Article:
‘Rewards of taking part are immeasurable”

Andrew Goodall is a lifelong birder and volunteer counter who has been taking part in ornithological citizen science projects since the 1970s.

Last year he teamed up with the newly formed High Suffolk Farm Cluster to help the farmers there carry out the count.

He said: “Farmers within the cluster are passionate about their farms and the wildlife they support. Some are fully aware about many of the bird species they have on their farms whilst others know the common birds but not necessarily the less common species, which is where I am able to assist.

“We have recorded white-tailed Sea Eagle (a Dutch ringed bird), Hen Harrier, plus lots of Grey Partridge, Linnet, Yellowhammer. Even Turtle Dove is still breeding on some of the farms.

“Additional rewards are immeasurable. Sitting with some of the farmers' children and pointing out birds to them is so rewarding.

“Building friendships with the farmers and their families is great and having an open door (or field) to return any time to birdwatch is priceless.”

If you are thinking of taking part – please do. Participating in the BFBC is a great way to show your support for wildlife conservation, and to contribute to the scientific knowledge and understanding of farmland birds. Make sure you don’t miss out by signing up for the free BFBC newsletter at

So go on, get out there and start counting!

A guide to taking part:

When and Where to Count

The BFBC 2024 starts on the 2 February and runs for two weeks, finishing on 18 February. You can count birds on your farm on any day within this period, but you should only do one count per farm.

A Skylark in the grass against a blue sky
Skylark (Pete Thompson)

You should choose a location that has a good view of around 2 ha of the land, and that includes or is close to an area with seed mix or supplementary feeding. These are the areas that are likely to attract more birds, and that reflect the conservation work that you do on your farm.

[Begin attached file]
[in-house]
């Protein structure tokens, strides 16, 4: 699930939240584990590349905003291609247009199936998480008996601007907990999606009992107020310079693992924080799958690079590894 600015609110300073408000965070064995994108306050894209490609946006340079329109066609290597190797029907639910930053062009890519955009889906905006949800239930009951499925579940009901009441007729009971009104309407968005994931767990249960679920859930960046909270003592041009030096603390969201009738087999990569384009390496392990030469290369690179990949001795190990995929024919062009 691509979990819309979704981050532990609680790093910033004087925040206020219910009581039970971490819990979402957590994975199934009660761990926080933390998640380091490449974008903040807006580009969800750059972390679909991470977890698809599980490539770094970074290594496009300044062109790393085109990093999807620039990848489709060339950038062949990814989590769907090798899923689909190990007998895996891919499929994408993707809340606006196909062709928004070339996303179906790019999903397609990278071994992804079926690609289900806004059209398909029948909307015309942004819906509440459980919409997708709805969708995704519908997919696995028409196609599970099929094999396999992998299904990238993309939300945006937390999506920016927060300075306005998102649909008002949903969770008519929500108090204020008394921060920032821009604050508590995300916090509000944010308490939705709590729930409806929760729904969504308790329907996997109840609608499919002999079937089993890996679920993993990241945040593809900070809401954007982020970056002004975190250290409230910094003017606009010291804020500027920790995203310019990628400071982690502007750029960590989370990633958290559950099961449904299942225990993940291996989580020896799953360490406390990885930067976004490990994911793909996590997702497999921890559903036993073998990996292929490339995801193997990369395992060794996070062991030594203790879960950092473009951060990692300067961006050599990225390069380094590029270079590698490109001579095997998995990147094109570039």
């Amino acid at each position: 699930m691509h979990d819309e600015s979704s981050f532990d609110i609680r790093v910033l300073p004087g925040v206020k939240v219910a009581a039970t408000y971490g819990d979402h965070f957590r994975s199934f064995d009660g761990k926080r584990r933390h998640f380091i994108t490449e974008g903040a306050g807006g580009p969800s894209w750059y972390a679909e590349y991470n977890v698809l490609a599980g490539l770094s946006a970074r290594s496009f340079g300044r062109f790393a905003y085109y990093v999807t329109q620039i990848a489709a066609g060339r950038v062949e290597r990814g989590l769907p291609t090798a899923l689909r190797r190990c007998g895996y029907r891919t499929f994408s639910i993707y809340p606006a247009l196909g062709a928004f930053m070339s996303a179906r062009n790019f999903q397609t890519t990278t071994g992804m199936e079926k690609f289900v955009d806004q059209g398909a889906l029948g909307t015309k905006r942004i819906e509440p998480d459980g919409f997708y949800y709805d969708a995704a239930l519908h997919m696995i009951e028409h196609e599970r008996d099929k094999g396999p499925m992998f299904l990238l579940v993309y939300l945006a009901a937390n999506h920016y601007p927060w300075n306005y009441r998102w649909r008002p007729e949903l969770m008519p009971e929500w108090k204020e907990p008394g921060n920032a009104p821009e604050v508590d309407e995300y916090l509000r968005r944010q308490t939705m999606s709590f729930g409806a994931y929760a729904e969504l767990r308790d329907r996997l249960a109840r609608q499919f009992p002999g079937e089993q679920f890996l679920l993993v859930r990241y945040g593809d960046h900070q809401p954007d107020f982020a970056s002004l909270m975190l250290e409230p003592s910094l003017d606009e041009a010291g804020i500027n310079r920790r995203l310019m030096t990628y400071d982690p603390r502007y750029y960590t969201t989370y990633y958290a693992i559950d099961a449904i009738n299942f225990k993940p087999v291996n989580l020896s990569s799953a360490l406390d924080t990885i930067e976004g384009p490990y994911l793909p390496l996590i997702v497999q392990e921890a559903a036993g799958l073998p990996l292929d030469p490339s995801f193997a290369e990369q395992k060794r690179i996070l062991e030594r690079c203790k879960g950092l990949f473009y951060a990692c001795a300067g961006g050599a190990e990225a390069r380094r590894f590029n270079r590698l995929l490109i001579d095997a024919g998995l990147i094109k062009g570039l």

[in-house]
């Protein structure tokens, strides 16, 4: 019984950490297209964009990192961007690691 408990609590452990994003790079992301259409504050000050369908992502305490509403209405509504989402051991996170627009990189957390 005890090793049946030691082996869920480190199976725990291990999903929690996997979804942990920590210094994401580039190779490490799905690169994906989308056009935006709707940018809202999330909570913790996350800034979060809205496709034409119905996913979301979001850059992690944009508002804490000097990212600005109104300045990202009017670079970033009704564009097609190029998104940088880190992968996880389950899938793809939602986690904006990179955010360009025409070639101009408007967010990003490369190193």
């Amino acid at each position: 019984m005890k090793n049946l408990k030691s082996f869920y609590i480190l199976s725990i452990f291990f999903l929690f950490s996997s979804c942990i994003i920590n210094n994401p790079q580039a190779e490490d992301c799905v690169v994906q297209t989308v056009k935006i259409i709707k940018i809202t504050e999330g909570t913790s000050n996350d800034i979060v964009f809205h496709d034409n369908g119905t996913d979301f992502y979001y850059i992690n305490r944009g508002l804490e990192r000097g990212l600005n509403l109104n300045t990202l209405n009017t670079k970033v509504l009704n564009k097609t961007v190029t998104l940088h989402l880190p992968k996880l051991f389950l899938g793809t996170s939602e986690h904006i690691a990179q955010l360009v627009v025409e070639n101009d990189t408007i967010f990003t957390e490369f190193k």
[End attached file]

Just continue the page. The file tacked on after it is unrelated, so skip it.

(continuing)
You should also consider the habitat and cropping on and adjacent to your chosen area, as these may affect the types and numbers of birds you see. For example, you may see different birds on a grassland than on a winter wheat field.

How to Count

You should spend about 30 minutes recording the species and number of birds you see on your chosen area. You should also note down any other wildlife you see, such as hares, deer, or foxes.

The best time to count is at first light, when the birds are most active and visible. But you can count at any time of day that suits you. Try to choose a dry and calm day, or find a sheltered spot near a hedgerow or a feeder.

You can use a pair of binoculars or a spotting scope to help you identify the birds, but you don't need any special equipment or skills to take part. You can also download and use a free colour farmland bird ID guide produced by the GWCT, which contains images and descriptions of a number of farmland bird species.

There are also apps which are free and easy to use that you could use. For example the Merlin Bird ID by Cornell Lab allows you to identify birds in different ways such as photos, questions and an audio recognition tool.

How to Submit Results

You can submit your results online using our survey platform. You will need to register and log in to the platform, and then follow the instructions to enter your data. You can also upload photos of your count area and the birds you see.

Logo: GWCT Big Farmland Bird Count

Submitting your results online is the easiest and fastest way to share your data with the GWCT and the NFU, and to see how your farm compares to others across the country. You can also view the results from previous years and see the trends and changes in the bird population on the BFBC website.

What farms can do to help birds:

  • Creating ‘conservation headlands’ – wide field margins where little or no pesticides are used – will help many farmland birds.
  • Allowing broad-leaved weeds to flourish boosts insect populations which are a key food-source for birds.
  • Planting and managing hedgerows which provide crucial food, as well as nesting habitat and a safe haven from predators.
  • Maintaining small wet areas around the farm will help attract wading birds.
  • Leaving an area of uncropped, cultivated land can provide suitable nesting and foraging areas for birds which prefer to forage on open ground, such as the red-listed lapwing, skylark, stone curlew and turtle dove.


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Posted On: 30/01/2024